In Fiction, Teacher Denise Bogard Explores Race, Class and North St. Louis

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Bogard signs her new book, "The Middle Step," at Left Bank Books. "I’m an author who created from her imagination and her experiences a cast of characters who lived in my head for almost a decade,” she says. - CREDIT TO ROBERT BOGARD
  • Credit to Robert Bogard
  • Bogard signs her new book, "The Middle Step," at Left Bank Books. "I’m an author who created from her imagination and her experiences a cast of characters who lived in my head for almost a decade,” she says.


Nearly two decades ago, Lift for Life Academy, a then-brand-new St. Louis charter school, invited Denise Bogard to teach a four-day program in creative writing. “Sixteen years later, I’m still there,” says Bogard.


It was there that Bogard conceived the idea for her newest novel, The Middle Step, which tells a story about race, class, and family in north St. Louis. She decided, “I want to write the stories of some of the students I was working with.” Many of these students were black and living below the poverty line, with turbulent home lives.


Charmaine Washington, Bogard’s student at a different high school a decade ago, remembers Bogard as an attentive teacher who fostered a love of language and helped students with their writing both inside the classroom and out.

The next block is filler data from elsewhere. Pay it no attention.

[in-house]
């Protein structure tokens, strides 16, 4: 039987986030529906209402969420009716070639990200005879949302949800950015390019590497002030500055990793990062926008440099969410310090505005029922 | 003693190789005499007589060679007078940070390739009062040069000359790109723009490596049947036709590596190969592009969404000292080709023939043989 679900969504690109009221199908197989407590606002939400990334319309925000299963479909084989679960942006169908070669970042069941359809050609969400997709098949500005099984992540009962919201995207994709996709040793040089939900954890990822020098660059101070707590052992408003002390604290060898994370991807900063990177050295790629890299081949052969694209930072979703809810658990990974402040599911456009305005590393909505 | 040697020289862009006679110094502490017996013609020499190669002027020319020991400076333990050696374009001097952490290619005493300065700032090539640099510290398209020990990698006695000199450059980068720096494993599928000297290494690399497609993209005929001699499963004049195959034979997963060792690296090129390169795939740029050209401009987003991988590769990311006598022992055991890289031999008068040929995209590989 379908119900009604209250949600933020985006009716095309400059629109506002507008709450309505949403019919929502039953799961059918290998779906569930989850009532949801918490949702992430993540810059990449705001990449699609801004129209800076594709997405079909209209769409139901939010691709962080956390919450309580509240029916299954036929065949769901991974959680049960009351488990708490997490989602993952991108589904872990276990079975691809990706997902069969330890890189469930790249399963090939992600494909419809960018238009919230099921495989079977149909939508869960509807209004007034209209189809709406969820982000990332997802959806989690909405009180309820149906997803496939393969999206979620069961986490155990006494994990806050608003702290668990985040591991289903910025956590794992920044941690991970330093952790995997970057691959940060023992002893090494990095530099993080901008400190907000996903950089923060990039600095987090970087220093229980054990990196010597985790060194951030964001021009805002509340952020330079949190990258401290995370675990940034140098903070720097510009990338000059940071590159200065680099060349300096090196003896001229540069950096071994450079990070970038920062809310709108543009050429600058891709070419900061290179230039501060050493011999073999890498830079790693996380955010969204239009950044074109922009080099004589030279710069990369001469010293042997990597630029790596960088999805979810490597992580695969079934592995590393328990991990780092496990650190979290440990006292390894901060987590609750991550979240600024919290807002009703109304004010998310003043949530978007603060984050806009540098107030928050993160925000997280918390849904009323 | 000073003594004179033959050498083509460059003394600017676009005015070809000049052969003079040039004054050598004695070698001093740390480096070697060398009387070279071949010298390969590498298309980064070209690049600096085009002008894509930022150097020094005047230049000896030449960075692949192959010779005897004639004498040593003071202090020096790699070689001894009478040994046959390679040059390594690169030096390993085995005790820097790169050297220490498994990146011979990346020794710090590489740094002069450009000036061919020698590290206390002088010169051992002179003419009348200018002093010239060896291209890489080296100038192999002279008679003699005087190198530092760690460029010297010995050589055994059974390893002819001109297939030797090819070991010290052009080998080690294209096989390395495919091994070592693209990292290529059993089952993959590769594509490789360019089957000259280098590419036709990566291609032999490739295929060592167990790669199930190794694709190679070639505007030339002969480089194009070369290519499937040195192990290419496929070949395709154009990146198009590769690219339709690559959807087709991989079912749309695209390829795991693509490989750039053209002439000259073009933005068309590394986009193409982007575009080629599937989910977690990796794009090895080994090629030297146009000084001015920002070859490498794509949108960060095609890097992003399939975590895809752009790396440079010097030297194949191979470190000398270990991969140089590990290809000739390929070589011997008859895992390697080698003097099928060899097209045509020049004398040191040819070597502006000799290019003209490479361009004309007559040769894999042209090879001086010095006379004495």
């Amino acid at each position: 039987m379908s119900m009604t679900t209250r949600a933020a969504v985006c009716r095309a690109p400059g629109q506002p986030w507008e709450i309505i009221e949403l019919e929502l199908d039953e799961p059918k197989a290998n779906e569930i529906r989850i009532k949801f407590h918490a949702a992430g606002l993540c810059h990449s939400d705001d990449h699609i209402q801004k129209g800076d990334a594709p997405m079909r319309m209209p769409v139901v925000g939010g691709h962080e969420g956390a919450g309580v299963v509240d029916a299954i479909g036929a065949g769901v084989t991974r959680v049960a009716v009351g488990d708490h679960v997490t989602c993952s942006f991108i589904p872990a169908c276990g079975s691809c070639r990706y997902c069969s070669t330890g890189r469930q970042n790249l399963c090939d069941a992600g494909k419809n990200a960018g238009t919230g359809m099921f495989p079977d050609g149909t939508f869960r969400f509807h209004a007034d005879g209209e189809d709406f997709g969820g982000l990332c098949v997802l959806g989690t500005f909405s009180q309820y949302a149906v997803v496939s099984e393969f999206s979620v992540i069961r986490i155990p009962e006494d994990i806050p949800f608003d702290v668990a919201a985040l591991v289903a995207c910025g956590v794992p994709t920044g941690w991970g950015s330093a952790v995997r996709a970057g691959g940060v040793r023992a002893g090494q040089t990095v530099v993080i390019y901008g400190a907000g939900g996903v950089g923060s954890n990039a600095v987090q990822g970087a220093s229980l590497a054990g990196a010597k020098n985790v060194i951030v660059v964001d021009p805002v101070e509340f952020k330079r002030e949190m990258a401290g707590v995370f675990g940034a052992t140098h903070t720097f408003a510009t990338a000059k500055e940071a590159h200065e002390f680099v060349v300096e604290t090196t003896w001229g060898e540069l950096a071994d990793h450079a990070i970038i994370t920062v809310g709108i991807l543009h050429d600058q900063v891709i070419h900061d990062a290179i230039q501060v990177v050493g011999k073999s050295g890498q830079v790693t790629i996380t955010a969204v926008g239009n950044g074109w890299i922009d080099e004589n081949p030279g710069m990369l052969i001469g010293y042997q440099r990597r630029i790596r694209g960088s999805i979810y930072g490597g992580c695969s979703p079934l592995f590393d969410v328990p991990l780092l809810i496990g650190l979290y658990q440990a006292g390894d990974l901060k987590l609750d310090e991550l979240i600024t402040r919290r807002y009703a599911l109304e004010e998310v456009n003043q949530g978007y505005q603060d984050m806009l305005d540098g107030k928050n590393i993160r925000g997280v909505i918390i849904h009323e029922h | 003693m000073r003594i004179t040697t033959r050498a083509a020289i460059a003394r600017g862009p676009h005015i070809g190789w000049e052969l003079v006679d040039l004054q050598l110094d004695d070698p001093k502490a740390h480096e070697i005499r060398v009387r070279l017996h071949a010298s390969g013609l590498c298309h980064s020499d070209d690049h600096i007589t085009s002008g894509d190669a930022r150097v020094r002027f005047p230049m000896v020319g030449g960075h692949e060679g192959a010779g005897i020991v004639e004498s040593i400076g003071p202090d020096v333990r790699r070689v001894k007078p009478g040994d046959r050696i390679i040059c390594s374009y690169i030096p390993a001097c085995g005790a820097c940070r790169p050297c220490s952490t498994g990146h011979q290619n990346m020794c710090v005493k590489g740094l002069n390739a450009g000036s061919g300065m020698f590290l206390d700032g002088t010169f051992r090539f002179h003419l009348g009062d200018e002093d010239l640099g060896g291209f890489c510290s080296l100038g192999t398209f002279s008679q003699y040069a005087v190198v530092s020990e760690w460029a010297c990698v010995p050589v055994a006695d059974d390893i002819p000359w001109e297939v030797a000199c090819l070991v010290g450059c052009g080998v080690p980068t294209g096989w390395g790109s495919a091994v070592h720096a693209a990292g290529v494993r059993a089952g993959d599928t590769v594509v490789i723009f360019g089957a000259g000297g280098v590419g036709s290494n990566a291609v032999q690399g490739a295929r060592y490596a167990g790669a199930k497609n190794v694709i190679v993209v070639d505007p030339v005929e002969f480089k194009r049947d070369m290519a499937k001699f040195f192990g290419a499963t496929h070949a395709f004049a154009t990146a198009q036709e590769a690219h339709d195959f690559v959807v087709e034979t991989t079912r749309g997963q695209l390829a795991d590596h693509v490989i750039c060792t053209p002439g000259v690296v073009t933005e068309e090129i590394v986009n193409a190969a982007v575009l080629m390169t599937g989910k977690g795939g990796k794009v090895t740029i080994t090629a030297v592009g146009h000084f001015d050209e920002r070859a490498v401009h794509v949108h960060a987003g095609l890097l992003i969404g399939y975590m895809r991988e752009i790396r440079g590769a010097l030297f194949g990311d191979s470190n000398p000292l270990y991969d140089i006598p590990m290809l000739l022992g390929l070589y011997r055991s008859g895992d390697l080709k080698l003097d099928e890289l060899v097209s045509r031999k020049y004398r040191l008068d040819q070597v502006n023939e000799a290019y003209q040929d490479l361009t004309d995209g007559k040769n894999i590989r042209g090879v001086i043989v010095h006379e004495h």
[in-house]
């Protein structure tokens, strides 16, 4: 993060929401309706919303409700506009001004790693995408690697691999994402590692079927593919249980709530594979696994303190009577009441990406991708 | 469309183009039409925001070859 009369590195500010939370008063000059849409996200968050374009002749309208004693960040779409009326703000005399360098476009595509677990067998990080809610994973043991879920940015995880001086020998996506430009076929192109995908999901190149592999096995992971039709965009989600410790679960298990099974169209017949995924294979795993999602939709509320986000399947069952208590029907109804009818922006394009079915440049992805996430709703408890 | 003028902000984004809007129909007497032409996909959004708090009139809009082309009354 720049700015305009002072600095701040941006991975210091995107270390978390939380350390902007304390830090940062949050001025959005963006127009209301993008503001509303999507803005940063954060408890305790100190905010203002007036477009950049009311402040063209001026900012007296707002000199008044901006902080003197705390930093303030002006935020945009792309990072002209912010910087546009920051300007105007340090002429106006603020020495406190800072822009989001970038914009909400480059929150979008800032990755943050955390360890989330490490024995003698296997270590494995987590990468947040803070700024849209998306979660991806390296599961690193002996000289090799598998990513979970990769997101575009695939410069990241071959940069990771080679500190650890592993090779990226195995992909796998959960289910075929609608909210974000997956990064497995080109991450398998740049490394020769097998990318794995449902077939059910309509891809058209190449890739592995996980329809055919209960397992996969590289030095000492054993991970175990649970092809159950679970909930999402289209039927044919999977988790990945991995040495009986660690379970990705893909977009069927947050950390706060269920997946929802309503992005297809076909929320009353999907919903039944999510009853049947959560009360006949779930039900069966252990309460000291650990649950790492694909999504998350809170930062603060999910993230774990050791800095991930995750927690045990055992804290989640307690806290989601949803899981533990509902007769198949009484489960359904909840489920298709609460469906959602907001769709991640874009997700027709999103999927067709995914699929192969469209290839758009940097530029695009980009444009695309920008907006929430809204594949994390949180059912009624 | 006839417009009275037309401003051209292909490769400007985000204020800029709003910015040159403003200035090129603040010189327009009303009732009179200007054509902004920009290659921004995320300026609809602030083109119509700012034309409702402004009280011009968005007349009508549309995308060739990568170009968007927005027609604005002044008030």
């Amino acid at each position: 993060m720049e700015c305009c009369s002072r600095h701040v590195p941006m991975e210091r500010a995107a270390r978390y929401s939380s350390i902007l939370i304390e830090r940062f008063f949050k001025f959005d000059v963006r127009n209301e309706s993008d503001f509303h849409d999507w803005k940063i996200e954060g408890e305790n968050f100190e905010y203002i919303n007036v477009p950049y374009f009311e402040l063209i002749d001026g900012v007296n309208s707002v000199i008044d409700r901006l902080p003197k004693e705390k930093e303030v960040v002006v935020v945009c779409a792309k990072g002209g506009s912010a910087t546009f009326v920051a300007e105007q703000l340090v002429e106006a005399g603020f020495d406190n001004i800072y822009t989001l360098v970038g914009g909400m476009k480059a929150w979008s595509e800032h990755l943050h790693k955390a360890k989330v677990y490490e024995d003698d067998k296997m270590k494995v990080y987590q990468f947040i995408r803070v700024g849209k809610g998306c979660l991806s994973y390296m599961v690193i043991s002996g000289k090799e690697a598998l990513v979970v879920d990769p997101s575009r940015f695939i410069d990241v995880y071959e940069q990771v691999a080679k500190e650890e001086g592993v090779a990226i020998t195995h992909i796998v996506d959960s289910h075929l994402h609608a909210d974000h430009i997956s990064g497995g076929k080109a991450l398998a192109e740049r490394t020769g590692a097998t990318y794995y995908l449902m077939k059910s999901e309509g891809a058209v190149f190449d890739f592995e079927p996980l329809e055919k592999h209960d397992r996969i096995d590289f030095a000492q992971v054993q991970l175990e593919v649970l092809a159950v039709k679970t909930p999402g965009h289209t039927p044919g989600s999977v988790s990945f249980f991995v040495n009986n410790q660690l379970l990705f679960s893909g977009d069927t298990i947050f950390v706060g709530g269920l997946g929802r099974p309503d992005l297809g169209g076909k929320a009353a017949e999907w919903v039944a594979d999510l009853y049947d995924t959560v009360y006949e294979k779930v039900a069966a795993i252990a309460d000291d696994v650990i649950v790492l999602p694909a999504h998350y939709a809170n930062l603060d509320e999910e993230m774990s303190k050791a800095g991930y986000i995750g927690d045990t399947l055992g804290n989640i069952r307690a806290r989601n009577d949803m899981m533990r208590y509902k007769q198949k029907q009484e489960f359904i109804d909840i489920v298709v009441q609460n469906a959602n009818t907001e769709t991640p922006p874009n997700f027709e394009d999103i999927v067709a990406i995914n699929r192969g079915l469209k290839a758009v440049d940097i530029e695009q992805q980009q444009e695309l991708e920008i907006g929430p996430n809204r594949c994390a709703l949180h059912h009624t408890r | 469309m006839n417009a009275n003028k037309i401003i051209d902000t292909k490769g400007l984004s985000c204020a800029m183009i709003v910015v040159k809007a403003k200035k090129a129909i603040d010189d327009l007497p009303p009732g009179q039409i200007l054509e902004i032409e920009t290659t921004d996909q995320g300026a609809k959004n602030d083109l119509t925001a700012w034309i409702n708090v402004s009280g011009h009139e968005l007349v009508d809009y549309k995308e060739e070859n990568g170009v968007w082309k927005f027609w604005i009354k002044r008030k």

Washington recalls Bogard’s oft-repeated advice, “‘Just keep writing. Even if you don’t know what else to do, or what else to say, just keep writing.’”


Bogard herself followed advice as she wrote — and rewrote — The Middle Step for nine years before signing a contract for publication in 2014.


Her research for the book was unorthodox: much of it came from her students’ creative writing journals, where they shared details of their lives that, Bogard says, “a math teacher might not get a chance to find out.” Her students all knew she was working on a book, and soon her advanced novel-writing class became an active participant in its creation.


Bogard would sit down with these students after class and talk. “They’d give me words,” she says. “I’d ask them, ‘OK, so what would a girl call a guy who I would’ve called a 'deadbeat' back in my day?’ And, ‘Oh, you’d call him a hobo.’ And what would you call a guy that was your boyfriend?’ ‘Oh, he’d be your boo.’” Since the book took more than a decade to reach print, Bogard worries that the slang might be a little out of date. But it’s still true to the worlds of her students.


It's not just language that feels true; Bogard wanted to tell a larger story as well. The book’s central character is a middle-upper class Jewish woman, Lisa Harris, who becomes the residential mom in a north St. Louis foster home run by a local school — much like the local Jennings School District’s Hope House — after her marriage falls apart. There, she meets Danesha, Coreen, Brianna and Eva-Lynn, young girls of whom Lisa at first thinks, patronizingly, that she might save from their home lives.

It’s not so easy. Not everyone is saved, and the girls end up teaching Lisa just as much as she teaches them.

"The Middle Step" is about the inhabitants of the Gift House, some students whose families can't care for them and a woman who tries to become their foster mom after experiencing personal tragedy. - COURTESY OF DENISE BOGARD
  • Courtesy of Denise Bogard